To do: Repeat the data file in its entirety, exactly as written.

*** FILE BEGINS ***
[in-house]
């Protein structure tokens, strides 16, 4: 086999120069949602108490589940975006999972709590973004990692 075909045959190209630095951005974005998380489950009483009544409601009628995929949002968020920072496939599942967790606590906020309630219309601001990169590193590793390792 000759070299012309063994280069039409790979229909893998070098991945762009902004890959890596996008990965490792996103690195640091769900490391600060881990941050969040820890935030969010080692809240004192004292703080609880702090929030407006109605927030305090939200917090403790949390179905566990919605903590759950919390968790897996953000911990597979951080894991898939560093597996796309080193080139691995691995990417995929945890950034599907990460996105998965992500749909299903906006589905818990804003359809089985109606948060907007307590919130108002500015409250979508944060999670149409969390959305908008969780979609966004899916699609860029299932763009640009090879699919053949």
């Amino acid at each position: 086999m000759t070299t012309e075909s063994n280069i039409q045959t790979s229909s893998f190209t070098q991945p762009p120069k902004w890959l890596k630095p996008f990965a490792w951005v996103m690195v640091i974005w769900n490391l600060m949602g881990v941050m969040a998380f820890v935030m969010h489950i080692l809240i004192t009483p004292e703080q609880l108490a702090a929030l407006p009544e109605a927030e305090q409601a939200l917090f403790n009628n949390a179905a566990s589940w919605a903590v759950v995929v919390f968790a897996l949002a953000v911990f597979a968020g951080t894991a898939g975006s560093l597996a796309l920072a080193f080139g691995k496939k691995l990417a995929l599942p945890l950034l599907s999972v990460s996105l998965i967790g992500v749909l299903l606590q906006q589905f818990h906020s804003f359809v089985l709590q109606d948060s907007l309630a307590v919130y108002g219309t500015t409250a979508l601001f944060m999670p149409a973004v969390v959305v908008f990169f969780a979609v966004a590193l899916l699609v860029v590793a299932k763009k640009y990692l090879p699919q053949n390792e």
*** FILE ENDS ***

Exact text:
[in-house]
């Protein structure tokens, strides 16, 4: 086999120069949602108490589940975006999972709590973004990692 075909045959190209630095951005974005998380489950009483009544409601009628995929949002968020920072496939599942967790606590906020309630219309601001990169590193590793390792 000759070299012309063994280069039409790979229909893998070098991945762009902004890959890596996008990965490792996103690195640091769900490391600060881990941050969040820890935030969010080692809240004192004292703080609880702090929030407006109605927030305090939200917090403790949390179905566990919605903590759950919390968790897996953000911990597979951080894991898939560093597996796309080193080139691995691995990417995929945890950034599907990460996105998965992500749909299903906006589905818990804003359809089985109606948060907007307590919130108002500015409250979508944060999670149409969390959305908008969780979609966004899916699609860029299932763009640009090879699919053949």
């Amino acid at each position: 086999m000759t070299t012309e075909s063994n280069i039409q045959t790979s229909s893998f190209t070098q991945p762009p120069k902004w890959l890596k630095p996008f990965a490792w951005v996103m690195v640091i974005w769900n490391l600060m949602g881990v941050m969040a998380f820890v935030m969010h489950i080692l809240i004192t009483p004292e703080q609880l108490a702090a929030l407006p009544e109605a927030e305090q409601a939200l917090f403790n009628n949390a179905a566990s589940w919605a903590v759950v995929v919390f968790a897996l949002a953000v911990f597979a968020g951080t894991a898939g975006s560093l597996a796309l920072a080193f080139g691995k496939k691995l990417a995929l599942p945890l950034l599907s999972v990460s996105l998965i967790g992500v749909l299903l606590q906006q589905f818990h906020s804003f359809v089985l709590q109606d948060s907007l309630a307590v919130y108002g219309t500015t409250a979508l601001f944060m999670p149409a973004v969390v959305v908008f990169f969780a979609v966004a590193l899916l699609v860029v590793a299932k763009k640009y990692l090879p699919q053949n390792e």